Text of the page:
Sat, 26 Feb 2000

US oil chief has tough task in Saudi

By Michael Georgy

RIYADH (Reuters): U.S. oil diplomacy faces a supreme test in Saudi Arabia this weekend -- pushing the world's top producer to help ease prices without tripping political mines in the cautious kingdom, analysts said on Thursday.

U.S. Energy Secretary Bill Richardson arrives from Kuwait on Friday as part of a tour of producers aimed at persuading them to hike output and bring relief to consumers hit by prices at nine- year highs.

"He is in a tough spot on a tough mission," said a Western oil analyst.

"He has to avoid using this trip as a bully pulpit, and use private words of encouragement."

Prices have become a U.S. presidential election issue by tripling since late 1998 due to production cuts masterminded by OPEC's Saudi Arabia and Venezuela and non-OPEC ally Mexico.

Richardson's visit is crucial because the kingdom, a leading supplier to the United States -- the world's biggest oil market -- has vast influence over OPEC and producers outside the organization.

Western diplomats and Saudi analysts said Richardson must weigh political sensitivities in a country that does not want to be seen as caving in to U.S. pressure. But they noted he will be arriving here with his own political baggage, because criticism of OPEC policy is growing louder back home.

"This is turning into price jaw-boning. I don't think Saudi Arabia and the other Gulf Arab states will announce a production hike deal now because they don't want to tie it to Richardson's visit. They don't want to be seen as giving in to pressure," said a Western diplomat.

"On the other hand, many Gulf Arab states probably support raising production because they are concerned about the impact of high prices on economic growth," he added.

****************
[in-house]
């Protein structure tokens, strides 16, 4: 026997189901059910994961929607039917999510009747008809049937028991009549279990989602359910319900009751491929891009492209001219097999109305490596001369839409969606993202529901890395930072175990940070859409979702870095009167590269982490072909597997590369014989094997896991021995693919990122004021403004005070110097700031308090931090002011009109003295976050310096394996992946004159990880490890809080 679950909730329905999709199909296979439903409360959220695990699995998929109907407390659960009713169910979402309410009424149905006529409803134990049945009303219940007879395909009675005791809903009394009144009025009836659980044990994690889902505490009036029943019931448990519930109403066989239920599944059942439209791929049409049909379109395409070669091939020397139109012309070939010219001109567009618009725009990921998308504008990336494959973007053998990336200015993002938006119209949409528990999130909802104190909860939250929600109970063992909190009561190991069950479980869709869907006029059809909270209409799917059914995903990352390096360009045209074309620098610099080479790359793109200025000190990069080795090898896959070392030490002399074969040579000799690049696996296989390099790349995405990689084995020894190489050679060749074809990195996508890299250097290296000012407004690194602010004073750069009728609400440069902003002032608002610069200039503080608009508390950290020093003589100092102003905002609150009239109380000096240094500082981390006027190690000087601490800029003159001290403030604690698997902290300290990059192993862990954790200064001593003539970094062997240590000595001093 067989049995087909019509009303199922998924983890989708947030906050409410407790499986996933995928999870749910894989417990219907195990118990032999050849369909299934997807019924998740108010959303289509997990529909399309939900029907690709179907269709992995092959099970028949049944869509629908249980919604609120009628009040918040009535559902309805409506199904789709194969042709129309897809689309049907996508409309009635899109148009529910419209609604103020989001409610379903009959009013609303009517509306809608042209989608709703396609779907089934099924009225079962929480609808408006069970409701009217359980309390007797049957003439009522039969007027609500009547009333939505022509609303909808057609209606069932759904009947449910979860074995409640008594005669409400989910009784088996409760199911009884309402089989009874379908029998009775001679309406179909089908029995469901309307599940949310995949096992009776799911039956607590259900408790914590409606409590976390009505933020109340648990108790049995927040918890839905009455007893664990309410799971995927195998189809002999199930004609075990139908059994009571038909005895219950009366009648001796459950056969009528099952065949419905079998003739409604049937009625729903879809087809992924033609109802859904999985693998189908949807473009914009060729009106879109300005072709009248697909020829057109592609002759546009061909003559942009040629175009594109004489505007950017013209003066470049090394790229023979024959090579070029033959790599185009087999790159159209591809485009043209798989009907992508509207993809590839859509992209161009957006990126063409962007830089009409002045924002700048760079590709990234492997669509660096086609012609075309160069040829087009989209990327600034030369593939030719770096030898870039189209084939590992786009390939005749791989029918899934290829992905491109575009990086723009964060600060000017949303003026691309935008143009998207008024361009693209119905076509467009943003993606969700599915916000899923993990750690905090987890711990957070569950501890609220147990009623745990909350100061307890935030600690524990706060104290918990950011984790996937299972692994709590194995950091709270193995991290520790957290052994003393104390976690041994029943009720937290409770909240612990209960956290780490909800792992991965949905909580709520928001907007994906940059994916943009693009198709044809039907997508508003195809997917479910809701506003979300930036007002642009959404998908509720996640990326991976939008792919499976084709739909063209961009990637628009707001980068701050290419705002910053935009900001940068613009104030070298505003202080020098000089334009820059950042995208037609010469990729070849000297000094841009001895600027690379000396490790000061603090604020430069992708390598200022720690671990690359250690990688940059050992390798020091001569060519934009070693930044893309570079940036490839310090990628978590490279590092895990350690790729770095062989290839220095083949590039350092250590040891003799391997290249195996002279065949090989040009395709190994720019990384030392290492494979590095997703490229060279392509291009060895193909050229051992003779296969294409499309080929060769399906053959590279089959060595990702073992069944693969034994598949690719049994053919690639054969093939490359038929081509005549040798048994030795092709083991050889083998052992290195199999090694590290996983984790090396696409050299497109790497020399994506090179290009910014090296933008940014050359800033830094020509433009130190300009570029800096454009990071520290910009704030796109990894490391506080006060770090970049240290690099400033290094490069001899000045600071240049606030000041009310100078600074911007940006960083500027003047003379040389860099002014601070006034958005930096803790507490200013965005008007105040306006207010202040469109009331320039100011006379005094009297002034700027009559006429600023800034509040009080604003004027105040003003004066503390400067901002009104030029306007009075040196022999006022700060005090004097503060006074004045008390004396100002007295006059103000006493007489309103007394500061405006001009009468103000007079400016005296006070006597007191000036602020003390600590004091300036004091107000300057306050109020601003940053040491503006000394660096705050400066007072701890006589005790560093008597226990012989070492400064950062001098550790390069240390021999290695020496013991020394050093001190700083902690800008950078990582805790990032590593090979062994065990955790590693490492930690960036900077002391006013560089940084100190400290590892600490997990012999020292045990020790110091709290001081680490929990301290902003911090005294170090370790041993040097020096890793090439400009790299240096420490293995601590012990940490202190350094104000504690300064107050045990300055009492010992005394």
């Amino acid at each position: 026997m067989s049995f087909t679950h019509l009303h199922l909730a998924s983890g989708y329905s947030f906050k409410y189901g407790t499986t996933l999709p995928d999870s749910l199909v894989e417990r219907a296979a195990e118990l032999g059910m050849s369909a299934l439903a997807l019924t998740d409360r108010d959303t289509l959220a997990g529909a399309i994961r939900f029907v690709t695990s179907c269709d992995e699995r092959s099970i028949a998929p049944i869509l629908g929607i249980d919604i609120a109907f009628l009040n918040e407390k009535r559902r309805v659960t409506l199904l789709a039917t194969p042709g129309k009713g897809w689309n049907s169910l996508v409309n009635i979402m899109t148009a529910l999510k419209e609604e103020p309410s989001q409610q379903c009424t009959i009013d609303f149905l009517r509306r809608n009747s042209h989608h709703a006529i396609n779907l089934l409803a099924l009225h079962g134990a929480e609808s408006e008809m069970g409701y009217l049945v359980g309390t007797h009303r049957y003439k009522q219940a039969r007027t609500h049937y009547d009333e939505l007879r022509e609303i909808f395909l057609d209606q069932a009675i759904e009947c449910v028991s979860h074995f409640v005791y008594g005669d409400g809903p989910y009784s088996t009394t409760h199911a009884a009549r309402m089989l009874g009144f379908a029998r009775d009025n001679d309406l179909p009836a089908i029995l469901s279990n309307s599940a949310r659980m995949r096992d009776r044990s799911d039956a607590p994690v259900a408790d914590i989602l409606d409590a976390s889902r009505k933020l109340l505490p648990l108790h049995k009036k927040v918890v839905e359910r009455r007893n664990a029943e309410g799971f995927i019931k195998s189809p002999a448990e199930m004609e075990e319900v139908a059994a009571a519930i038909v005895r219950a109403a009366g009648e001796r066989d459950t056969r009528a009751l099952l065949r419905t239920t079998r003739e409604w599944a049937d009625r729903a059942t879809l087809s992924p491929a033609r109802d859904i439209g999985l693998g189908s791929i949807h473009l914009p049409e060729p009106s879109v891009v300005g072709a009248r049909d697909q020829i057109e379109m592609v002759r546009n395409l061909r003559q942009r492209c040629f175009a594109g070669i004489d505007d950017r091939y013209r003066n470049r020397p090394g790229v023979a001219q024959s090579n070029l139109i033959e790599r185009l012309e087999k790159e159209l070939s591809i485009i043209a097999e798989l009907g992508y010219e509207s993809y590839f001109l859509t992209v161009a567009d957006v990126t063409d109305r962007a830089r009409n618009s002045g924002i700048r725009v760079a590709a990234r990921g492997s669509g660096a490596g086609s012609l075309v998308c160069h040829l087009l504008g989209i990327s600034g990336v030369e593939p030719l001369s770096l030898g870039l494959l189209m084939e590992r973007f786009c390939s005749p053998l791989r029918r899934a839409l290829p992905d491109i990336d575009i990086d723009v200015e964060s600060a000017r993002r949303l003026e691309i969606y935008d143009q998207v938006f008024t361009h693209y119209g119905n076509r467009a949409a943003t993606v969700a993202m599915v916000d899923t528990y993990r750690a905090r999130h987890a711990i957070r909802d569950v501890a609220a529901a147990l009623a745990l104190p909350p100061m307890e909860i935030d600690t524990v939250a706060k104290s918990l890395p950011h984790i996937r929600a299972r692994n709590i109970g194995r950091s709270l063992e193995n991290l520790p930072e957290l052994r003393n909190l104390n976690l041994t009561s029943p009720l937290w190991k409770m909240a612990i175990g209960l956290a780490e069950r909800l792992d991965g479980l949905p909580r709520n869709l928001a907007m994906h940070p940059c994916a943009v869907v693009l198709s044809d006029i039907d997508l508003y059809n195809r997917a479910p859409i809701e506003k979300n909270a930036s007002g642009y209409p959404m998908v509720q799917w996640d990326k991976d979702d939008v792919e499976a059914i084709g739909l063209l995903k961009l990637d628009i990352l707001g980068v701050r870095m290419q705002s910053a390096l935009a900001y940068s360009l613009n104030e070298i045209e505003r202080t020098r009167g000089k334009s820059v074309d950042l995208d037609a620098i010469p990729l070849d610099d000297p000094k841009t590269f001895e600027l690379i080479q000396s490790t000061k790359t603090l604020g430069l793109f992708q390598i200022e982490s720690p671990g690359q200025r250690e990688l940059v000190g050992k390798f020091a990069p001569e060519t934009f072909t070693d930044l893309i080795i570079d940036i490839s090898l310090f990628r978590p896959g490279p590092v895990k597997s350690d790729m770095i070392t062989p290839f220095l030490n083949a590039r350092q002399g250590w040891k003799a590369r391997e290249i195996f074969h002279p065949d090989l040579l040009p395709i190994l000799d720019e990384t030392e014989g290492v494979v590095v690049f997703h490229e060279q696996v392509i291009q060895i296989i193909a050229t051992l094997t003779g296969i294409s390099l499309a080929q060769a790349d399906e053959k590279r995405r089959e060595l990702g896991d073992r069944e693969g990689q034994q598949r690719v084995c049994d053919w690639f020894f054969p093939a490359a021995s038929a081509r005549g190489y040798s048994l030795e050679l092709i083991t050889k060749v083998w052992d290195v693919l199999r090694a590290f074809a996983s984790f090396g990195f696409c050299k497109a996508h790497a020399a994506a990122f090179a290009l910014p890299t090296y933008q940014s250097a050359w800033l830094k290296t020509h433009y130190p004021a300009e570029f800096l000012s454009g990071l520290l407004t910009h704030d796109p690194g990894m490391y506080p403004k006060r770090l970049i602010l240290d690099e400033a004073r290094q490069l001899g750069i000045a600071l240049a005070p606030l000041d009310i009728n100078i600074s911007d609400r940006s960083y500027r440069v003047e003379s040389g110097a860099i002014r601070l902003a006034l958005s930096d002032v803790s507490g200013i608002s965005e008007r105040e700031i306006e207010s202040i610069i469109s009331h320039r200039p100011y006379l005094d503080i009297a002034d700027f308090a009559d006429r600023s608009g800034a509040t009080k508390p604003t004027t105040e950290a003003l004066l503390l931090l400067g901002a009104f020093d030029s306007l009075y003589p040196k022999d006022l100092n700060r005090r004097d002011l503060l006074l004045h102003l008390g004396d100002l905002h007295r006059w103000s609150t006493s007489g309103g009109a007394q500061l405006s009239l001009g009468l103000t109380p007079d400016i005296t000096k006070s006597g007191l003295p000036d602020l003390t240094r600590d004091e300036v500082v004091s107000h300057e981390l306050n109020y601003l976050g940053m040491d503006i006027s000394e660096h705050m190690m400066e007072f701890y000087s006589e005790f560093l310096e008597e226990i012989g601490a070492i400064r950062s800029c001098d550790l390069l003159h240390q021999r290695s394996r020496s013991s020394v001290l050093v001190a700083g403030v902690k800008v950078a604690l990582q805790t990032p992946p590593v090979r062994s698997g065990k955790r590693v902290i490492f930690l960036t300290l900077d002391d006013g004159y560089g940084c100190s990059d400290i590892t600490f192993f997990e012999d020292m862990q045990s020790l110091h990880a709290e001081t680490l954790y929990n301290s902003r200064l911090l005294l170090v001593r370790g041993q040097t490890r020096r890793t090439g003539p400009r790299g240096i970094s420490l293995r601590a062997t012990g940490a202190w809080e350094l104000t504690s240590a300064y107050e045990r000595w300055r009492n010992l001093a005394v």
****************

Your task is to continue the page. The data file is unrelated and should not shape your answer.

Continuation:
In the United States, some officials are directly pointing the finger at Saudi Arabia, one of Washington's most important Middle East allies.

On Wednesday, Senator Charles Grassley of Iowa said U.S. trade negotiators should block Saudi Arabia from its key goal of joining the World Trade Organization because of its "stranglehold" on oil exports which hurts the U.S. economy.

Federal Reserve Chairman Alan Greenspan warned that a leap in oil prices could have a major impact on the U.S. economy.

Concern is mounting that low gasoline stocks will sharply drive up prices during the summer driving season.

In Riyadh, some see that as an American problem, not a Saudi one. "If Richardson is so concerned then why doesn't the United States lower taxes on gasoline," one businessman asked.

Oil prices climbed to US$27.16 in London on Thursday, partly because bulls were encouraged by suggestions from big producers that they would increase output only gradually in coming months.

Gulf Arab oil ministers agreed at a meeting in Riyadh on Wednesday to work with other producers to stabilize the market and avoid harming the world economy.

But influential Saudi Oil Minister Ali al-Naimi refused to say if those efforts would include raising production, leaving Richardson few clues about what kind of negotiations to expect on his visit.

"(Saudi) people in the know are a bit resentful (of pressure). This is the biggest issue facing Naimi right now. He will approach it in his usual measured, calm, slow-paced way of doing things," added the Western oil analyst.

Saudi Arabia led the Arab oil embargo of the 1970s which left Americans in long lines angry at the pump, triggering a political backlash against Arabs.

"There are some mid-level Saudi officials who are worried that kind of backlash could happen again and want to resolve the issue," said a Western diplomat. "They don't want to see cartoons of Arab sheikhs controlling the pump again."